The flesh is strong, but the mind is weak? In our focus "Sport for the Mind" we focus on the inner forces. Because the brain and the psyche have unimagined resources. In the first part, you will read how you train your resistance, especially in times of crisis.

Some forests on earth have to burn so that new life can arise in them. Humans are also made to cope with crises, such as coping with the death of their parents or losing their jobs or the corona pandemic. The psyche is resilient. Scientists refer to this ability as resilience. Most people survive a stroke of fate without developing anxiety disorder, becoming depressed or addicted. But resilience is also shown by the fact that you take your mental hardship seriously in good time, get support and help - and thereby become stable or healthy again more quickly.

Like nature, fire, human beings even need crises. Those who experience several stressful events in their lifetime are at less risk of becoming mentally ill than someone who does not have any negative experiences ( PsychologicalScience : Seery et al., 2013). However, the curve is U-shaped: too many or too hard strokes of fate make you mentally more vulnerable.

The basically good news: the brain protects us in times of crisis. So far, researchers are not yet fully aware of the neurobiological mechanisms responsible for this. However, the psychological and social mechanisms that make us resilient, the fundamental and emotional resilience factors play a role, have been well investigated. Whole branches of research have emerged in the past 50 years. There are also special centers dedicated to resilience.

Oliver Tüscher works at the Leibniz Institute for Resilience Research (LIR) in Mainz and knows: "Many people get through a crisis well, as Covid-19 has shown. But there are also some who find it more difficult." Above all, Tüscher and his colleagues want to find out how exactly this group can be supported. For a long time, if you thought that a resilient soul was largely a matter of luck, the scientists are convinced that resilience can be developed and trained to a certain extent, not only as a child but also in adulthood.

For some mental learning process, people need a counterpart. Other things can also be acquired on your own. There are now numerous apps and online programs that are designed to help you become more resilient. The Mainz LIR, for example, developed a free course especially for the Corona period and provides tips on its website on how to strengthen its mental health in the pandemic.

Extensive research has been carried out to determine which methods are particularly effective. Surveys and studies in which the participants assess themselves suggest that the following seven factors can most reliably promote resilience.  

1. Extend (or narrow) the social network

Being socially involved is one of the most important resilience factors. It doesn't just mean that you have a partner, a family you can rely on, and friends. It is also about relationships with colleagues, members of the sports club, neighbors. If you want to find out whether you are well received in your private life and in your job, you can playfully visualize your social network. The following technique is used in the LIR's rescue center: First, write your name in the middle of a large sheet. Then you place the names of important people from the areas of work, partnership / family, friends, neighborhood / club in each of the four corners and draw circles around each name - the more important the person, the larger the circle. Now you connect your own squiggle with the squiggles of the others and do it according to the quality of the relationship. The lines can be thick (a lot of contact) or thin (little contact), straight (positive relationship) or wavy (difficult relationship). This method makes gaps or imbalances in the social network visible: For example, that you have a reliable partner, but not a trustworthy caregiver in the office. Or that you have a lot of ephemeral acquaintances, but no deeper relationship. "These are signs that you should continue weaving your social network - or even tie it closer," says resilience researcher Oliver Tüscher. So reduce superficial contacts and concentrate on the essential ones that you experience as balanced and supportive.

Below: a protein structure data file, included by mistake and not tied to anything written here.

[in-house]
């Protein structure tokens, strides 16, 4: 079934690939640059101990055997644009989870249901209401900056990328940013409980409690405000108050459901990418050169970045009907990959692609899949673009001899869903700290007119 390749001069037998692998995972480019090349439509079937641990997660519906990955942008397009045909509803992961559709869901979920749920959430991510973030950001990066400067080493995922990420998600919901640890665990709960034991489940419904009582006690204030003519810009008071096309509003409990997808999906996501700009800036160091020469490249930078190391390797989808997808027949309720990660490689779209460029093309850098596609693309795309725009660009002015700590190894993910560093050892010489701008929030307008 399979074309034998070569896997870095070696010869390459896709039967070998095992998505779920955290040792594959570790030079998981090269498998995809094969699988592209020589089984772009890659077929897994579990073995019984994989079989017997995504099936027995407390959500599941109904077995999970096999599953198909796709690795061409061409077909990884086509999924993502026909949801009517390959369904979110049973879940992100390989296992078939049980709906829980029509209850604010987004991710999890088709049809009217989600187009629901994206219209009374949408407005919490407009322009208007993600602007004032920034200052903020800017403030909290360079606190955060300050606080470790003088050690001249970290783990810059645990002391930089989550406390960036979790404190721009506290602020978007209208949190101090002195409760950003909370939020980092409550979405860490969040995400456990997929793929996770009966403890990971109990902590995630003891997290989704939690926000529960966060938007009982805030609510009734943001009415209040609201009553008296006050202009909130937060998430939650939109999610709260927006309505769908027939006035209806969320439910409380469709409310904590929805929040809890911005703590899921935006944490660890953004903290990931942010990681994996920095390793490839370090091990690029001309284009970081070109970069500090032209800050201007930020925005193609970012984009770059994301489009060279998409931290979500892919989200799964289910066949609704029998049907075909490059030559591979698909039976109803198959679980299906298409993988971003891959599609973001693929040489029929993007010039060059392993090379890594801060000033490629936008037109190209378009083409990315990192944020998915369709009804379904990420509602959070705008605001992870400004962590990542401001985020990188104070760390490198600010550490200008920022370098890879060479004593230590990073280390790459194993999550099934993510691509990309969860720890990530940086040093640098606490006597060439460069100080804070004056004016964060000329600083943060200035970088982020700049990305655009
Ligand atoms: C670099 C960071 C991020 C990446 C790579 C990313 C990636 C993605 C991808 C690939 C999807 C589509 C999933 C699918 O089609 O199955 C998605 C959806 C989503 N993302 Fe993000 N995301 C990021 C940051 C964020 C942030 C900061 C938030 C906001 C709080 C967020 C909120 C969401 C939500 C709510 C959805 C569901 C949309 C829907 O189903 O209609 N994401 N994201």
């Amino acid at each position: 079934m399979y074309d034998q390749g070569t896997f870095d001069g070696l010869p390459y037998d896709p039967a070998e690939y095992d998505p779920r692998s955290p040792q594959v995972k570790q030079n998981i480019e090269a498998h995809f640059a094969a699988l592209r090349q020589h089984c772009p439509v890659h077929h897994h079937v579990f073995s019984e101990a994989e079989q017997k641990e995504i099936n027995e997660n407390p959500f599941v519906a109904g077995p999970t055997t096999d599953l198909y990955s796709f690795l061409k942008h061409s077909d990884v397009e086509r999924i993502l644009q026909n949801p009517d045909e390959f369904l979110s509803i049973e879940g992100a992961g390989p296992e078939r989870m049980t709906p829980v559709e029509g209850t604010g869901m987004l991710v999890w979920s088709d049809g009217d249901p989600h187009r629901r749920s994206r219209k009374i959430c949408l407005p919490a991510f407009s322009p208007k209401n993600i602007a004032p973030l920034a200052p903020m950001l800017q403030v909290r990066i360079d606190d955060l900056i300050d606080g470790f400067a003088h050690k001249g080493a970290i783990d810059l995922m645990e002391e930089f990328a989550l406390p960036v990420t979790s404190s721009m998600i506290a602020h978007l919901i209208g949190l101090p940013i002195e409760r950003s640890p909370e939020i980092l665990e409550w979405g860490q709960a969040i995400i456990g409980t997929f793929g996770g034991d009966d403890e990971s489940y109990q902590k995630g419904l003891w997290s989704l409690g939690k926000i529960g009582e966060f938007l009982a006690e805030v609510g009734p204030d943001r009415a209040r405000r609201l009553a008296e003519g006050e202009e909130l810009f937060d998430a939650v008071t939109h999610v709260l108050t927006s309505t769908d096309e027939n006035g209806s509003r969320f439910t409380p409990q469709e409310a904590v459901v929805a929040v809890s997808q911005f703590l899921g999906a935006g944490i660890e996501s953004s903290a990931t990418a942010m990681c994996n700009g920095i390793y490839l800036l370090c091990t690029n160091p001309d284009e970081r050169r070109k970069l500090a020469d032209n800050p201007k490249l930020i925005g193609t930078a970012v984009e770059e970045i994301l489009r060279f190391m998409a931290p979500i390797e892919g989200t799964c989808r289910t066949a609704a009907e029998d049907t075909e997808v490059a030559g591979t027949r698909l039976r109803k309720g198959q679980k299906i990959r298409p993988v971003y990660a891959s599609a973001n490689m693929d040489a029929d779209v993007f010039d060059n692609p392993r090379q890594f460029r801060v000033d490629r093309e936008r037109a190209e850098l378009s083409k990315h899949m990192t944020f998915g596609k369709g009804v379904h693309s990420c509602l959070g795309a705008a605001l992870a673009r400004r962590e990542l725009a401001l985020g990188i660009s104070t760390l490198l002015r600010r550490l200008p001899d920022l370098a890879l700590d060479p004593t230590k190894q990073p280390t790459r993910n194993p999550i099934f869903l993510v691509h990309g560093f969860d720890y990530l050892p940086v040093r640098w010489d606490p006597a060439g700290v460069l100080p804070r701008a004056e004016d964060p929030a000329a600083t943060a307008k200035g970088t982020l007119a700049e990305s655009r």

2. Recognize distorted perceptions of the brain

Physicians expect that mental disorders will increase as a result of the corona pandemic ( DeutschesÄrzteblatt : Zielasek / Gouzoulis-Mayfrank, 2020). In order to get a first impression of the current human condition, researchers from various renowned universities in Germany, together with colleagues from all over Europe, interviewed 5,000 people. The so-called DynaCORE-C study ( PsyArXiv : Veer et al., 2020) is pre-published, but is not yet peer-reviewed , i.e. it has not yet been assessed by independent experts. However, in a first evaluation of the results, the researchers announced that the study should prove for the first time that people can be mentally more resilient if they can benefit from a bad experience. For example, subjects who enjoyed the blue sky during the lockdown phase or who were not stuck in traffic on their way to work and had more time with the family experienced the pandemic as less stressful. The concept of so-called positive reassessment of an initially difficult situation, in English Positive Reappraisal , has long been known. From stress research, for example, you know that you can cope with stress better if, after the first feeling of being overwhelmed, you think about what strengths, resources and opportunities you may have to tackle the difficulties in individual steps. Resilience researchers have so far only assumed that this broadening of the perspective could also make it more resilient.